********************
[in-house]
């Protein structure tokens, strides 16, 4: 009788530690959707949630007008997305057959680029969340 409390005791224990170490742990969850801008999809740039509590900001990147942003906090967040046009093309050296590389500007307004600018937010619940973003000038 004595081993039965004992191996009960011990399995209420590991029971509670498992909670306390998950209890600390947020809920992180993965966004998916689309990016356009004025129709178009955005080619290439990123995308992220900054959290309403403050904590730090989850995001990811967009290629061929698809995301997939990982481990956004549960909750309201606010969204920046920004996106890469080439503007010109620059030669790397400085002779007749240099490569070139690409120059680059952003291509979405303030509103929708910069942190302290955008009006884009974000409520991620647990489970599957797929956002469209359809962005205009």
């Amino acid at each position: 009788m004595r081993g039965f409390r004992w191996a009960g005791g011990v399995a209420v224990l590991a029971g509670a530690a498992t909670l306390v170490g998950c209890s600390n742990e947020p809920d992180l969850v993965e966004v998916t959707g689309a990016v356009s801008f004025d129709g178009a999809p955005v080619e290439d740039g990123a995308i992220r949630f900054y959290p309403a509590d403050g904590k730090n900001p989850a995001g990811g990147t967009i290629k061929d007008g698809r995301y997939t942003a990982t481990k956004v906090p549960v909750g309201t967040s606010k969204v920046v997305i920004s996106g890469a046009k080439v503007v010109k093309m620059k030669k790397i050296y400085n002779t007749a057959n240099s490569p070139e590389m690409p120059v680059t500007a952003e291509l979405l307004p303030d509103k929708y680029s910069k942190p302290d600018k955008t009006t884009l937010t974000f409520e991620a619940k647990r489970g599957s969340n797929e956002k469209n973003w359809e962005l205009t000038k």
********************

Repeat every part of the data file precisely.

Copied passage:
[in-house]
């Protein structure tokens, strides 16, 4: 009788530690959707949630007008997305057959680029969340 409390005791224990170490742990969850801008999809740039509590900001990147942003906090967040046009093309050296590389500007307004600018937010619940973003000038 004595081993039965004992191996009960011990399995209420590991029971509670498992909670306390998950209890600390947020809920992180993965966004998916689309990016356009004025129709178009955005080619290439990123995308992220900054959290309403403050904590730090989850995001990811967009290629061929698809995301997939990982481990956004549960909750309201606010969204920046920004996106890469080439503007010109620059030669790397400085002779007749240099490569070139690409120059680059952003291509979405303030509103929708910069942190302290955008009006884009974000409520991620647990489970599957797929956002469209359809962005205009």
């Amino acid at each position: 009788m004595r081993g039965f409390r004992w191996a009960g005791g011990v399995a209420v224990l590991a029971g509670a530690a498992t909670l306390v170490g998950c209890s600390n742990e947020p809920d992180l969850v993965e966004v998916t959707g689309a990016v356009s801008f004025d129709g178009a999809p955005v080619e290439d740039g990123a995308i992220r949630f900054y959290p309403a509590d403050g904590k730090n900001p989850a995001g990811g990147t967009i290629k061929d007008g698809r995301y997939t942003a990982t481990k956004v906090p549960v909750g309201t967040s606010k969204v920046v997305i920004s996106g890469a046009k080439v503007v010109k093309m620059k030669k790397i050296y400085n002779t007749a057959n240099s490569p070139e590389m690409p120059v680059t500007a952003e291509l979405l307004p303030d509103k929708y680029s910069k942190p302290d600018k955008t009006t884009l937010t974000f409520e991620a619940k647990r489970g599957s969340n797929e956002k469209n973003w359809e962005l205009t000038k």